Grilling: Indirect Heat on a Charcoal Grill
Elizabeth Karmel, author of Taming the Flame and creator of GirlsattheGrill.com, demonstrates how to set up a charcoal grill for indirect grilling--what you'll need to use when preparing food that takes more than 20 minutes to cook.
Released on 11/11/2008
Hi, I'm gonna show you how to set up your charcoal grill
for indirect cooking.
You wanna use the indirect cooking method
when you're cooking anything
that'll take longer than 20 minutes to cook.
Indirect cooking is
a no peak cooking method
because every time you lift that lid,
heat escapes and it takes longer to cook your food,
and it's also the method that you can only do
on a grill that has a lid.
Today, I'm gonna make ribs,
and those take about an hour and a half,
so I definitely want to use indirect heat.
What indirect heat means
is there's no heat directly underneath the food.
The heat is on either side of the food,
and when you put the lid on the grill,
then the heat rotates around the food evenly
so you never need to turn the food,
and that's what we're gonna do.
One you've got a chimney starter full
of white gray ash cover pirquette,
then you also want to make sure
that you have a drip pan.
The drip pan is gonna do two things.
Number one, it's gonna catch the fats and juices
that drip down from those yummy ribs
that we're gonna cook today,
and two, it also sorta gives you a dividing line
between where you're gonna put your charcoal.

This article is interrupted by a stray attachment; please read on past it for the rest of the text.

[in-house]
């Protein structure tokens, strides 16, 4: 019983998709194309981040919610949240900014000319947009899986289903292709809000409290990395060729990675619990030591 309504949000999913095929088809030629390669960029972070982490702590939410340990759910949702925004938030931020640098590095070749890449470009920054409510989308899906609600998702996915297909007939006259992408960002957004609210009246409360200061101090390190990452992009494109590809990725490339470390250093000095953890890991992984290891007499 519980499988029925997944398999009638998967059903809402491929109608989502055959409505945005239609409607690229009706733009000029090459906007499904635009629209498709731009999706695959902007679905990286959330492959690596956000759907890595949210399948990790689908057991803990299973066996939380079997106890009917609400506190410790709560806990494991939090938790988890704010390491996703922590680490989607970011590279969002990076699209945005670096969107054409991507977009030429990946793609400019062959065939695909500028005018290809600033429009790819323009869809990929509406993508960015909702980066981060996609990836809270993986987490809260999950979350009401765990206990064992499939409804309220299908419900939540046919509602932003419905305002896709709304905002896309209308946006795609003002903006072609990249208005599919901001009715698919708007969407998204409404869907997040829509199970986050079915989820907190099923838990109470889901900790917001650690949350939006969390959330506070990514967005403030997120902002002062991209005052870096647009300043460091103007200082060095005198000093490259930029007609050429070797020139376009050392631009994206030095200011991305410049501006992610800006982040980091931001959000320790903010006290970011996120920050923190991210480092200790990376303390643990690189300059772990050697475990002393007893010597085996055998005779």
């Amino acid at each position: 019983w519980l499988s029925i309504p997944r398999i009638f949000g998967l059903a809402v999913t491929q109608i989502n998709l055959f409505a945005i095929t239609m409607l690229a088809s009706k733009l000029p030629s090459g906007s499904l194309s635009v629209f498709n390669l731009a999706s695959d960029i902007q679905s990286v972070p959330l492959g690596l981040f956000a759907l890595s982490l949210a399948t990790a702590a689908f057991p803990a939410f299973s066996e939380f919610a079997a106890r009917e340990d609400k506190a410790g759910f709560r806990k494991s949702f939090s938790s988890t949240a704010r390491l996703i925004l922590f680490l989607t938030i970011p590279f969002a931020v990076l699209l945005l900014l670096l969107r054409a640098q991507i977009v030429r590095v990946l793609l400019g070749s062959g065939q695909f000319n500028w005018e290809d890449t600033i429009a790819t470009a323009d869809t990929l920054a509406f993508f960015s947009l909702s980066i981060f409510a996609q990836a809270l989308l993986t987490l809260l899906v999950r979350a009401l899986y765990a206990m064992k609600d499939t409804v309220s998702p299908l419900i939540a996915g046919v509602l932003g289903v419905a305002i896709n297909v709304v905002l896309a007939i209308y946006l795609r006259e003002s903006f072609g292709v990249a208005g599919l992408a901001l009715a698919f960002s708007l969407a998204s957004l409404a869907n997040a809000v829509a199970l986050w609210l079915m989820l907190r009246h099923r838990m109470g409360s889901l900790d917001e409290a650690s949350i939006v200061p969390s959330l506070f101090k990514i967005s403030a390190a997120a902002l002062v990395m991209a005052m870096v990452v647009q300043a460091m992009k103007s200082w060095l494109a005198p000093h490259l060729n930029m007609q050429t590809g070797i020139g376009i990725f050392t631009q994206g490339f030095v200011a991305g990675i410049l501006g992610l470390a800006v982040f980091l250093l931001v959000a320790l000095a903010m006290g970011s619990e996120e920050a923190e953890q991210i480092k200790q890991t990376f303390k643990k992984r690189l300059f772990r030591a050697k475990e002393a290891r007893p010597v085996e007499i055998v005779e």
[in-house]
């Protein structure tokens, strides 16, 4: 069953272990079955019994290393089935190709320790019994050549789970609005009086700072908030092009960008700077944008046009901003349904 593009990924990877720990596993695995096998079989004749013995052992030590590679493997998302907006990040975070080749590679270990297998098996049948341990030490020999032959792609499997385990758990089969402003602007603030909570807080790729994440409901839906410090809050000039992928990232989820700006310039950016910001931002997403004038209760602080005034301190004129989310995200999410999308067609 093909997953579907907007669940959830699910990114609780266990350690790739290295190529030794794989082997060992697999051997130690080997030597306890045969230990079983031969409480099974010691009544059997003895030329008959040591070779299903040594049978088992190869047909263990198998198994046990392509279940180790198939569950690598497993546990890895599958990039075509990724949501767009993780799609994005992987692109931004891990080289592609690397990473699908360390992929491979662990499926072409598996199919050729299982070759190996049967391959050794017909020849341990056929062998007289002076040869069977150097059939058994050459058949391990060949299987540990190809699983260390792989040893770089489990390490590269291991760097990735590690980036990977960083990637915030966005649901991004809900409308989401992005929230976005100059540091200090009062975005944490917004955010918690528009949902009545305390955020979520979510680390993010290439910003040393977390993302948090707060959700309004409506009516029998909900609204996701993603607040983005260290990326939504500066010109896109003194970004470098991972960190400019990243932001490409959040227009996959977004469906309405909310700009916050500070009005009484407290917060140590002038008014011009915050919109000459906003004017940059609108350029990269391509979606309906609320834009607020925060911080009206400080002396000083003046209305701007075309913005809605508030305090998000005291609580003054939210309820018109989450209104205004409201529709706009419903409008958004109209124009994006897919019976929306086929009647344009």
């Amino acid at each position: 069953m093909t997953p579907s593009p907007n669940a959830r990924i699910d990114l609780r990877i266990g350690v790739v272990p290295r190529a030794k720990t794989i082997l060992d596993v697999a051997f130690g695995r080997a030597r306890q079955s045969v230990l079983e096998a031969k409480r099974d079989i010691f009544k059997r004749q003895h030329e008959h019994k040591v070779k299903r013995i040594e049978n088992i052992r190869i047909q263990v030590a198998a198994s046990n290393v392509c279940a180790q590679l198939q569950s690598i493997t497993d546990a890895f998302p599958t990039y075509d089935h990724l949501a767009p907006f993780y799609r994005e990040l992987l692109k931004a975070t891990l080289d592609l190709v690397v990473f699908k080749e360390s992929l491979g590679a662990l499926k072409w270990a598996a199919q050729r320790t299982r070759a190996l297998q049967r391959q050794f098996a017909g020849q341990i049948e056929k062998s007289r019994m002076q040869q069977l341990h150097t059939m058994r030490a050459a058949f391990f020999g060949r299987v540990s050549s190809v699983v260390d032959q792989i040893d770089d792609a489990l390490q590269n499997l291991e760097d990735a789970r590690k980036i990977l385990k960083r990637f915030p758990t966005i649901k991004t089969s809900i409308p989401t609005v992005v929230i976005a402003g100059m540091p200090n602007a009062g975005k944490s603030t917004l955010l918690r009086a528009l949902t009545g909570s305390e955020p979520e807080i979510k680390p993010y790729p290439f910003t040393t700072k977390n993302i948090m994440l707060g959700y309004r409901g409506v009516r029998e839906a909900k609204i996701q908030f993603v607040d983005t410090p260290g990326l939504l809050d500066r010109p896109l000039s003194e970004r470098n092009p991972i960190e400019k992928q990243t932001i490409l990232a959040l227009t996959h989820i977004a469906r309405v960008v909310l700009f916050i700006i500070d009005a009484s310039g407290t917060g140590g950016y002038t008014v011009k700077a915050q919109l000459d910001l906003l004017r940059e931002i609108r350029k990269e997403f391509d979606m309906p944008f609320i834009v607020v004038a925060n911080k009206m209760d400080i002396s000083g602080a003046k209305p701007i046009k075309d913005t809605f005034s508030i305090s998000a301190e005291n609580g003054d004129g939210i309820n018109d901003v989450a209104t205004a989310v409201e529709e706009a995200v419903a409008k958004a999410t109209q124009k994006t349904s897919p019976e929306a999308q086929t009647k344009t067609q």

Before, we can pour our charcoal,
I wanna put on my long handled mitt.
This is very important
when you're pouring charcoal
because you wanna protect your hands
from any flying sparks.
You also wanna make sure
if you have animals or small children,
that they stay about six feet away from the grill
so they don't get burned if there are any flying sparks.
Let me take the charcoal.
I'm gonna put my drip pan in place,
and then that will give me an idea
of where I should pour the charcoal.
I'm gonna try to get as close
to the charcoal grate as possible,
and try to be as even as possible, as well.
The next step we need to do
is to pre-heat the cooking grate.
I'm gonna put the cooking grate on
and I wanna make sure
that I have the holes
on either side where the charcoal is
and that's because since it's gonna take me
about an hour and a half to cook these ribs,
I'm gonna need to add charcoal after the first hour.
So, I'm gonna put the lid on the grill,
and this will allow me
to let the grill pre-heat
before I put my ribs on the grill.
You wanna make sure
that your vents are open,
both in the top and the bottom.
So, I think it's pre-heated.
Let's give it a quick brush
just to make sure our cooking grates are clean.
Now, let's put our ribs on.
We wanna put our ribs
directly over the cooking grate
where you don't have any charcoal
so that all the fats and juices
will go in to the drip pan.
You can see that I have my ribs on a rib rack
and a rib rack is a really nice element to use
because it allows me to cook five racks of ribs
in a very small amount of space.
We've got the ribs on.
They'll take about an hour and a half to cook.
Why don't we come back and check them
at about, you know, an hour
and see where we are.
Here's how you add charcoal
when you need to.
Gonna take the lid off,
and then, I've already got
a nice chimney starter full of gray ash pirquette.
So, I'm gonna use a pair of very long metal tongs.
See how easy it is
just to put them right through the hole.
You wanna put about eight on each side
It's been about a half an hour
and I can smell them already.
I bet they're done.
Let's look at them.
Oh wow, look at that color.
Isn't that beautiful?
They're perfectly done.
You know what.
With a dry rub and the heat of the grill,
you don't even need barbecue sauce.
They are good enough to eat.